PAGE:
As managers climb up the management tree they need to ask themselves how far can my leadership go?  Could I become a general manager or even a CEO?  To help answer this question you need to see how much leadership is in your DNA and how much you are prepared to commit to rectify shortfalls.

My interest in leadership stemmed from a chance encounter with the book “Shackleton way” by Margot Morell and Stephanie Capparell and an unplanned stopover in KL.  In the wet monsoon season, I was incarcerated in my hotel room creating a model that described Shackleton’s successful leadership.  Subsequently I then studied other leaders of the past and noted that their success or failure were predicted by the model.

This model was then amended as a result of a leadership think tank.  It emerged that one needs to separate those leadership traits that need to be in your DNA from those skills that can be learnt. We came up with eight traits that need to be in your DNA and fifteen skills that can be learnt. The eight traits are:

People focused traits 1.   Integrity and honesty
2.   “Love thy neighbour as thyself”
3.   Self-awareness and self-regulation
Getting the right things done traits 4.   Abundance of positive energy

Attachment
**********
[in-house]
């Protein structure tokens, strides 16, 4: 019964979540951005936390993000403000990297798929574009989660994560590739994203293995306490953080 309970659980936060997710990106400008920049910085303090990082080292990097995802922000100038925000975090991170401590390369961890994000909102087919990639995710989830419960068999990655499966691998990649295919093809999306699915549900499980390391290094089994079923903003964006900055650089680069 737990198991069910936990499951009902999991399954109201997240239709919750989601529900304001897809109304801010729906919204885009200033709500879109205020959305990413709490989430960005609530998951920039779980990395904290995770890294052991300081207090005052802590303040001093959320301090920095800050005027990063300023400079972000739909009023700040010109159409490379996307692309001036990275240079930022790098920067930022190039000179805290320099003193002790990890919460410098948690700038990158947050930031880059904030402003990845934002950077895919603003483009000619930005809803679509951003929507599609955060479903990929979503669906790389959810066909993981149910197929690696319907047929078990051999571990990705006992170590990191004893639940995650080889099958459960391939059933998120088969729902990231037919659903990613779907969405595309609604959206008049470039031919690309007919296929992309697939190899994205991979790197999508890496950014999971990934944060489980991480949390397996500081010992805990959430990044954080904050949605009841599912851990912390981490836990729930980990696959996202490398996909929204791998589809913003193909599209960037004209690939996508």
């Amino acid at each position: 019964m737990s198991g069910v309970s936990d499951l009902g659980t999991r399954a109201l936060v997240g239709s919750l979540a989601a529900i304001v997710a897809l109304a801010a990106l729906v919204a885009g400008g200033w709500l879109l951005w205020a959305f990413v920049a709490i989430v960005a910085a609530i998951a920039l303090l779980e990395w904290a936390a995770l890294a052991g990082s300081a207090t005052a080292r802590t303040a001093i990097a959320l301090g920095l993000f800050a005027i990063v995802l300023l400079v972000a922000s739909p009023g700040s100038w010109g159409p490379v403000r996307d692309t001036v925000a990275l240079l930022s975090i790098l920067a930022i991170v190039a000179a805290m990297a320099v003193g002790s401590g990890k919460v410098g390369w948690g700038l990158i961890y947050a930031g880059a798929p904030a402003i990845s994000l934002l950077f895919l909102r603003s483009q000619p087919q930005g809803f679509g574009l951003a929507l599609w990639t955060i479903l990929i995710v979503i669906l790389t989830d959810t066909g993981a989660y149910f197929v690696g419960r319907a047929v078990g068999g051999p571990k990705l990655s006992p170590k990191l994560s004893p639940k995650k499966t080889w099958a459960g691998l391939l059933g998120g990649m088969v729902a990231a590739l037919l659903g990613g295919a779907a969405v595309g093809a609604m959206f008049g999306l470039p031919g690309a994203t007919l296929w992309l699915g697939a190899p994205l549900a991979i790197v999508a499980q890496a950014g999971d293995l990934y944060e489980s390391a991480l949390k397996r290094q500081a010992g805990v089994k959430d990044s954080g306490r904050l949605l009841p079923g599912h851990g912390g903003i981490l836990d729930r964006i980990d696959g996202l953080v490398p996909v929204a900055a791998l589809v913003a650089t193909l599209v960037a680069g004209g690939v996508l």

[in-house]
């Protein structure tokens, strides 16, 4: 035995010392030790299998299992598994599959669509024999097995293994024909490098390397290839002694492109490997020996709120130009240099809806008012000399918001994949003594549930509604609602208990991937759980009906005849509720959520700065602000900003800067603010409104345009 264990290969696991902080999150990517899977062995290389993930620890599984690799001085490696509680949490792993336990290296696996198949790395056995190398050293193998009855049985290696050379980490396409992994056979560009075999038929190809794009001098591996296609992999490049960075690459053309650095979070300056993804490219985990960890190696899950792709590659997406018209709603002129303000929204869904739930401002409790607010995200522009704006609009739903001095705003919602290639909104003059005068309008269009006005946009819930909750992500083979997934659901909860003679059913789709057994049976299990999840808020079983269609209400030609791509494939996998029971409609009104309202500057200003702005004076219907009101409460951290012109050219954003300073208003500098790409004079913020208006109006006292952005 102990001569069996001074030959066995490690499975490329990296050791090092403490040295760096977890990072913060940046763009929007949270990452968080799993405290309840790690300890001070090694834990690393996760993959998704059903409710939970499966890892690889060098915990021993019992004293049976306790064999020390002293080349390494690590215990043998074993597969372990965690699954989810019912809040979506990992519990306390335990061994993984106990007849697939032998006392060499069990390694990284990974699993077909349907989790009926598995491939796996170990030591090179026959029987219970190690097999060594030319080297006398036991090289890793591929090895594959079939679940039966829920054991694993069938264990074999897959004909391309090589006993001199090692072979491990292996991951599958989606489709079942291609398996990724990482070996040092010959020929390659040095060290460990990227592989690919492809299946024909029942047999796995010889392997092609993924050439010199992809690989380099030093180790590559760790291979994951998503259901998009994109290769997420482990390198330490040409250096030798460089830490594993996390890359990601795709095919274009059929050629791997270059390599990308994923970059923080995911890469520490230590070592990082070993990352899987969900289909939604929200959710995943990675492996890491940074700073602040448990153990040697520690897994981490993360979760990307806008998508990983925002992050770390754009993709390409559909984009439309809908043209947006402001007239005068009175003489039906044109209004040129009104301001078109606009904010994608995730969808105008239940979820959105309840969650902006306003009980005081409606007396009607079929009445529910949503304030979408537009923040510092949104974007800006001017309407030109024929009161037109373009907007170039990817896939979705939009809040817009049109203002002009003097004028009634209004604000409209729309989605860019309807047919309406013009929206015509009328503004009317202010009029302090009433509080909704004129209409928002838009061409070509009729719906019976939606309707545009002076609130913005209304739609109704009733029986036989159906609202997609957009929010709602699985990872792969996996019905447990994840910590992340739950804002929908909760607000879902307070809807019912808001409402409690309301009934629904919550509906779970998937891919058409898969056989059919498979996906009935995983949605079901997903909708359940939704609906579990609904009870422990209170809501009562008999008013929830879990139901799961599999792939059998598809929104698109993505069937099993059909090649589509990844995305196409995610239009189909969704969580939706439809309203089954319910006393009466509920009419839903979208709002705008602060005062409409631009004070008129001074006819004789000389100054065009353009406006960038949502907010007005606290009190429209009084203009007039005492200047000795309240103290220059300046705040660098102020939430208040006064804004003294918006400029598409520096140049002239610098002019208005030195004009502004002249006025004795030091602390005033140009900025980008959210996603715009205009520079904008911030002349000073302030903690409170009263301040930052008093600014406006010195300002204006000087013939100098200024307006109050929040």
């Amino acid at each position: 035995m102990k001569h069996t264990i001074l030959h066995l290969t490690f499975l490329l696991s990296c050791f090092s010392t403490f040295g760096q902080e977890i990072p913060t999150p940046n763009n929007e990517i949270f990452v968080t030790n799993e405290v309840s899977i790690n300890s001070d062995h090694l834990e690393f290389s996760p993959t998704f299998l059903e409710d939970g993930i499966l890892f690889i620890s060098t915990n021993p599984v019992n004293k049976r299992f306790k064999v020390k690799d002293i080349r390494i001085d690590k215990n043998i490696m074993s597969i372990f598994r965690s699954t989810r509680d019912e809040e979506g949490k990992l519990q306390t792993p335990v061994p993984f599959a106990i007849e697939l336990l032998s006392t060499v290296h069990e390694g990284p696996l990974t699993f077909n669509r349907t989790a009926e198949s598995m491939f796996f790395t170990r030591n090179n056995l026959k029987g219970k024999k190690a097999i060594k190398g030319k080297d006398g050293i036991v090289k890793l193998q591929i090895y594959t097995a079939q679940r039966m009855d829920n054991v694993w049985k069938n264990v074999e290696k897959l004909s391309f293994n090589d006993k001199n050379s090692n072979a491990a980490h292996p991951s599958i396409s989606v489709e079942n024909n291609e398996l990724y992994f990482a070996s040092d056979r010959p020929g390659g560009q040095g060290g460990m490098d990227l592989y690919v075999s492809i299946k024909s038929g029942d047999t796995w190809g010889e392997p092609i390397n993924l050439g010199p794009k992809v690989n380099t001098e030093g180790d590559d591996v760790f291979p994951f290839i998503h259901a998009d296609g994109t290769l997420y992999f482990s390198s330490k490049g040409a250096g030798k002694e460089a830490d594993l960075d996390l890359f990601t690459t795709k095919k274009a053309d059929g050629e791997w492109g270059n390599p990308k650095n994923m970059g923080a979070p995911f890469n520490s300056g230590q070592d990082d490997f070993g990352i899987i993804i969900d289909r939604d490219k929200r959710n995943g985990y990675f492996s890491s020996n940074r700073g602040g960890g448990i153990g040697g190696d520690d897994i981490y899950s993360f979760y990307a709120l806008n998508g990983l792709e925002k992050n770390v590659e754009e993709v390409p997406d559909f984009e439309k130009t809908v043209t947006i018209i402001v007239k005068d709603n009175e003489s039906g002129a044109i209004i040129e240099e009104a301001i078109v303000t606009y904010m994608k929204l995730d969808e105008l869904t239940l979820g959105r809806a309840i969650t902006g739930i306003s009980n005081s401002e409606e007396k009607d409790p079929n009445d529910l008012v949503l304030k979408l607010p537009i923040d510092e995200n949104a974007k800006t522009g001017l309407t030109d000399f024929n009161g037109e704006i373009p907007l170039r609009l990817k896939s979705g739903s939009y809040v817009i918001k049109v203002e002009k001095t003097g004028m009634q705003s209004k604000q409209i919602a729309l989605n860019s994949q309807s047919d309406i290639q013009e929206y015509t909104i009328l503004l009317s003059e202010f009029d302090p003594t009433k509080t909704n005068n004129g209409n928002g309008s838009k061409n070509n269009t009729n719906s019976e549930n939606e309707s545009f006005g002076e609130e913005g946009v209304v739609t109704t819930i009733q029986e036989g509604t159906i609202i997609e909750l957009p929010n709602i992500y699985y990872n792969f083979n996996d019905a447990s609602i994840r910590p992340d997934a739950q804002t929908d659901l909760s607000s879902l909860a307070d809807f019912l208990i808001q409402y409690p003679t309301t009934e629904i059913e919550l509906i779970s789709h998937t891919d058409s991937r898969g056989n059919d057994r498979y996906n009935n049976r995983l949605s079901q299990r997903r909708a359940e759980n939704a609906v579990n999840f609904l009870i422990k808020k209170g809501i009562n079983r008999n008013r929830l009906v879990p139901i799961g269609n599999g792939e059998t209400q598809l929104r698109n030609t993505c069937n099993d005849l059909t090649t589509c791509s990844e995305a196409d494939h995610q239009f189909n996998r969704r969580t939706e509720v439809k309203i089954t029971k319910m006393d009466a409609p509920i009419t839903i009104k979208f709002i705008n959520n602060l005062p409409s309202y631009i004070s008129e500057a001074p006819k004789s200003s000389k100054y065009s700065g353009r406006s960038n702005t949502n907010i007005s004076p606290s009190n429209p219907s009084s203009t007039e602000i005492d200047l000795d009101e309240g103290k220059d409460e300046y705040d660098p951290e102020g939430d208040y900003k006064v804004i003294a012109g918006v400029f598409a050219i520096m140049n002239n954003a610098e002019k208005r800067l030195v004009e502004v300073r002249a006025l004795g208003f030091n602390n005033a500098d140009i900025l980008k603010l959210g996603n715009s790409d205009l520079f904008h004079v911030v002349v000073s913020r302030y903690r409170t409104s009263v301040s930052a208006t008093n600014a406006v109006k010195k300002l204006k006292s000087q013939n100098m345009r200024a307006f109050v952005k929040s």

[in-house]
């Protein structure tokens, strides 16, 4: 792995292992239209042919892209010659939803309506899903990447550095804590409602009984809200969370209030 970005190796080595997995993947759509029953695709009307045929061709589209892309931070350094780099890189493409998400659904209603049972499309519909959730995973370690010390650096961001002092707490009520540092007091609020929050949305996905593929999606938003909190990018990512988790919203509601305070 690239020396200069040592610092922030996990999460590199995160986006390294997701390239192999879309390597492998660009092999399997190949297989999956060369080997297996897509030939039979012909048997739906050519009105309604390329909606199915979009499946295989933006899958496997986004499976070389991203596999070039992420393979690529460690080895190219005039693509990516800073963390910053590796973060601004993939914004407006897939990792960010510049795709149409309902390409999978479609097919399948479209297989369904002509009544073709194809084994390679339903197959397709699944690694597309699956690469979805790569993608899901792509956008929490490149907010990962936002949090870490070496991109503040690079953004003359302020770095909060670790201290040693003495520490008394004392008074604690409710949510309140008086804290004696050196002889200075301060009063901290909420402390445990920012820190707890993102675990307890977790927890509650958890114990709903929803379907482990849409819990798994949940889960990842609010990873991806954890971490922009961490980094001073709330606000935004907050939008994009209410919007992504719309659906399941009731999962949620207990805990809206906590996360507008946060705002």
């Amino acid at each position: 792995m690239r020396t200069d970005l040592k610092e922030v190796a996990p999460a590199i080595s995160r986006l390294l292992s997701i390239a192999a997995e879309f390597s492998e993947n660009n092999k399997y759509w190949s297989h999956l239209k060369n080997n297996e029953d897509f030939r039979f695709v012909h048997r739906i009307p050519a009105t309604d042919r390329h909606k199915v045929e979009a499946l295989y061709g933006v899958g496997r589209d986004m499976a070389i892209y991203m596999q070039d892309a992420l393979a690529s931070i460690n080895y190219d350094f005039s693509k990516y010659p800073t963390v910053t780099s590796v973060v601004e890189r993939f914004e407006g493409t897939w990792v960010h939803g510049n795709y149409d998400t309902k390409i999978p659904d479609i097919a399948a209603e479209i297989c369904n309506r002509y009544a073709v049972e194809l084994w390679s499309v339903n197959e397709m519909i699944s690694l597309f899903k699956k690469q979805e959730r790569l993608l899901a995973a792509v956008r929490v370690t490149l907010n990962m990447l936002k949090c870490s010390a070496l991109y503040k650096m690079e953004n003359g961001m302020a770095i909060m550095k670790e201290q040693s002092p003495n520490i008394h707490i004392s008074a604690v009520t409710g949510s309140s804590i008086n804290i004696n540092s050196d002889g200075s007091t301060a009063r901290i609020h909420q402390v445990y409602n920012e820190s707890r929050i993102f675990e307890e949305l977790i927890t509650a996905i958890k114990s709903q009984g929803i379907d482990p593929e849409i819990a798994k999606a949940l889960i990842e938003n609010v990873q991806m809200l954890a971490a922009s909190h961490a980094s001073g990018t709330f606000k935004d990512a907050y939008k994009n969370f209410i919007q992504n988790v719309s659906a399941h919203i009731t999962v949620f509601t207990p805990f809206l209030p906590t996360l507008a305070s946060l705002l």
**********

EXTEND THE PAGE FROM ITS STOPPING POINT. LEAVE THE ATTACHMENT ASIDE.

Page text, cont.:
5.   Decision making and risk taking
6.   Seeing future opportunities
Handling change traits 7.   Excel in a crisis
8.   Learning agility


It is my belief that many leaders fail, when managing large enterprises, because some of the eight traits that needed to be in their DNA were absent.  They may have been successful managing smaller teams because their flaws were not fully exposed. Some very famous leaders, such as Sir Winston Churchill, were flawed because some of these traits were absent or compromised. In Churchill’s case, he was flawed in ‘love they neighbour as thyself’ and in self-awareness, whilst the other six traits were clearly in his DNA.

This view is consistent with the early days of the theories into evolution.  It was argued by the evolutionist, Jean-Baptiste de Lamarck , in 1809, that skills, knowledge and traits are passed down generation by generation through the DNA that we share (nature).  We are then influenced in our formative years by our family, peers and teachers (nurture) arriving at a place where our collection of traits make us leadership material or not.

To excel as a leader of a large team or organisation you need these eight traits in place. In Jack Welch’s terminology, these traits are “tickets to the game” a given, a must have.  Leaders need to make sure you do not compromise these traits for your leadership will suffer.

For leaders of small teams missing one or two of these eight traits is not critical and they can still be a successful team leader.  The key is to limit the extent of the team they need to manage.   To read about the eight traits purchase my short paper.